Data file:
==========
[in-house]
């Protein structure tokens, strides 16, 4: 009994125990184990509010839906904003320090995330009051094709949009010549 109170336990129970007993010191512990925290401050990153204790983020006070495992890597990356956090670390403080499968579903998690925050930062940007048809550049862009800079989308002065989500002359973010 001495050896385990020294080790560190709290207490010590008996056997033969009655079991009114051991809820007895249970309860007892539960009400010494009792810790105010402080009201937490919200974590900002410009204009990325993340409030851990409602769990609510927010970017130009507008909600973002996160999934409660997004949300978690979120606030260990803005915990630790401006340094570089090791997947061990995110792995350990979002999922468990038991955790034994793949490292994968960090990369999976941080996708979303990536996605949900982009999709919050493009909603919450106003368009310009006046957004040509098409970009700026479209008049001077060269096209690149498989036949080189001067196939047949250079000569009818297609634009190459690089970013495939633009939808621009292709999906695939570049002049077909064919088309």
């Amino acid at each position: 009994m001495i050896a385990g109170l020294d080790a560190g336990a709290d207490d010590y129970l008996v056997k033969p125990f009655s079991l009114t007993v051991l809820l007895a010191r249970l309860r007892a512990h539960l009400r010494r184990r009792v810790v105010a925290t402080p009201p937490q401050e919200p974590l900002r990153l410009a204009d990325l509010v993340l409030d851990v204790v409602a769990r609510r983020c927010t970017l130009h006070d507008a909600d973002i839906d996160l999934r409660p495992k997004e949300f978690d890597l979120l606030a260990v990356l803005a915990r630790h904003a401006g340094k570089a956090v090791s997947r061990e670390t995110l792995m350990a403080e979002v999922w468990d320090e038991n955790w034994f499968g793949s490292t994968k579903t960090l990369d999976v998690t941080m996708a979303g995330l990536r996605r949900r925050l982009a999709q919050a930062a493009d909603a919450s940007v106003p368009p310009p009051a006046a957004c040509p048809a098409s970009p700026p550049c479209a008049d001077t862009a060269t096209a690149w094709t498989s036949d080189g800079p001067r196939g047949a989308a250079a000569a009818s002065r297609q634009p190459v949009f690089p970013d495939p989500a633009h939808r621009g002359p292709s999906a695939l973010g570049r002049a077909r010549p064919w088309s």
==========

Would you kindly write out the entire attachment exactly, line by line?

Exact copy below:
[in-house]
């Protein structure tokens, strides 16, 4: 009994125990184990509010839906904003320090995330009051094709949009010549 109170336990129970007993010191512990925290401050990153204790983020006070495992890597990356956090670390403080499968579903998690925050930062940007048809550049862009800079989308002065989500002359973010 001495050896385990020294080790560190709290207490010590008996056997033969009655079991009114051991809820007895249970309860007892539960009400010494009792810790105010402080009201937490919200974590900002410009204009990325993340409030851990409602769990609510927010970017130009507008909600973002996160999934409660997004949300978690979120606030260990803005915990630790401006340094570089090791997947061990995110792995350990979002999922468990038991955790034994793949490292994968960090990369999976941080996708979303990536996605949900982009999709919050493009909603919450106003368009310009006046957004040509098409970009700026479209008049001077060269096209690149498989036949080189001067196939047949250079000569009818297609634009190459690089970013495939633009939808621009292709999906695939570049002049077909064919088309």
């Amino acid at each position: 009994m001495i050896a385990g109170l020294d080790a560190g336990a709290d207490d010590y129970l008996v056997k033969p125990f009655s079991l009114t007993v051991l809820l007895a010191r249970l309860r007892a512990h539960l009400r010494r184990r009792v810790v105010a925290t402080p009201p937490q401050e919200p974590l900002r990153l410009a204009d990325l509010v993340l409030d851990v204790v409602a769990r609510r983020c927010t970017l130009h006070d507008a909600d973002i839906d996160l999934r409660p495992k997004e949300f978690d890597l979120l606030a260990v990356l803005a915990r630790h904003a401006g340094k570089a956090v090791s997947r061990e670390t995110l792995m350990a403080e979002v999922w468990d320090e038991n955790w034994f499968g793949s490292t994968k579903t960090l990369d999976v998690t941080m996708a979303g995330l990536r996605r949900r925050l982009a999709q919050a930062a493009d909603a919450s940007v106003p368009p310009p009051a006046a957004c040509p048809a098409s970009p700026p550049c479209a008049d001077t862009a060269t096209a690149w094709t498989s036949d080189g800079p001067r196939g047949a989308a250079a000569a009818s002065r297609q634009p190459v949009f690089p970013d495939p989500a633009h939808r621009g002359p292709s999906a695939l973010g570049r002049a077909r010549p064919w088309s």